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Making a singleton in Python

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Series: Classes
Trey Hunner smiling in a t-shirt against a yellow wall
Trey Hunner
5 min. read 4 min. video Python 3.7—3.11

How can you make a singleton in Python?

What is a singleton?

A singleton class is a class that only allows creating one instance of itself.

None is an example of a singleton object in Python. The class of None is NoneType:

>>> type(None)
<class 'NoneType'>

If we try to call the NoneType class, we'll get back an instance of that class.

>>> new_none = type(None)()

But every instance of the NoneType class is identical to every other instance of the NoneType class:

>>> new_none is None
True

So there's only one instance of NoneType in Python, and it's None.

Making a singletons in Python with a custom constructor

Here we have a class called EventTracker that helps us keep track of events in our application:

class EventTracker:

    def __init__(self):
        self.api_url = "http://example.com"

    def track(self):
        print(f"TODO track event at {self.api_url}")

We'd like to share just one instance of this class for our whole Python process. To do that, we could make a singleton class which only allows one instance of itself to be created.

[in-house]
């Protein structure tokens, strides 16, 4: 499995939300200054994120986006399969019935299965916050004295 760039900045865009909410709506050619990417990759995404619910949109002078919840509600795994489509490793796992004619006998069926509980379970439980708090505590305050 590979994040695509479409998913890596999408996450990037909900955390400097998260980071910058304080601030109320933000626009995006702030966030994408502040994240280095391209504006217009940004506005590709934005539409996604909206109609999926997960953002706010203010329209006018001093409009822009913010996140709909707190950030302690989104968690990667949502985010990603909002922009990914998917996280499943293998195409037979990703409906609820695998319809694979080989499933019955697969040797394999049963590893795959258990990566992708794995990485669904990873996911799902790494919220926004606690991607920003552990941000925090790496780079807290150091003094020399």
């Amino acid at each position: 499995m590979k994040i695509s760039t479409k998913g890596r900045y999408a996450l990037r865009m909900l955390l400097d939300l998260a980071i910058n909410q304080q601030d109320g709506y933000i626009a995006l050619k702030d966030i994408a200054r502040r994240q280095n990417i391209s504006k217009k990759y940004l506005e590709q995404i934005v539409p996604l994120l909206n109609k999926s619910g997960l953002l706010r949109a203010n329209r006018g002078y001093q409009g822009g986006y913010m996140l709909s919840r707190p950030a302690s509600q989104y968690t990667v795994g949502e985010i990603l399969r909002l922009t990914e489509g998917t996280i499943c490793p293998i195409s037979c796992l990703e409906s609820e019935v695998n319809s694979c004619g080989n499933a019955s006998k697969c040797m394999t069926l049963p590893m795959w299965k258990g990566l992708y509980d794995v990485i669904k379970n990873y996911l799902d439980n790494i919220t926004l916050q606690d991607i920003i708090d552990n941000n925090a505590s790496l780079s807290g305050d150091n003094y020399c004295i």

We can make a singleton class by customizing our class to have a custom constructor method:

class EventTracker:
    _self = None

    def __new__(cls):
        if cls._self is None:
            cls._self = super().__new__(cls)
        return cls._self

    def __init__(self):
        self.api_url = "http://example.com"

    def track(self):
        print(f"TODO track event at {self.api_url}")

Python's __init__ method is called the initializer method.

By the time the __init__ method gets called, our class instance has already been constructed. That's what the self argument in a method is:

    def __init__(self):
        ...

The __new__ method is the constructor method. Its job is to do the actual work of constructing and then returning a new instance of our class:

class EventTracker:
    _self = None

    def __new__(cls):
        if cls._self is None:
            cls._self = super().__new__(cls)
        return cls._self

    ...

In this EventTracker class, our constructor method case always returns the same instance of our class.

If it doesn't have a class instance yet, it calls its parent class's constructor (that's object.__new__ since object is the parent class of all Python classes by default):

        if cls._self is None:
            cls._self = super().__new__(cls)

If we do already have a class instance, we just return it:

        return cls._self

So every "instance" of our class is actually the same instance.

Meaning when we first call our class, we'll get back a new instance:

>>> tracker = EventTracker()
>>> tracker
<__main__.EventTracker object at 0x7f32bdd780a0>

But if we call our class a second time, we'll get back the same exact instance:

>>> tracker2 = EventTracker()
>>> tracker2
<__main__.EventTracker object at 0x7f32bdd780a0>
>>> tracker2 is tracker
True

Every instance of our class is the same, which means we've made a singleton class.

We could use a global object instead

Creating a singleton class by making a custom constructor does work, but it might seem a little bit misleading to someone using this class. It's counter-intuitive that every time we call our class we'll always get back the same class instance.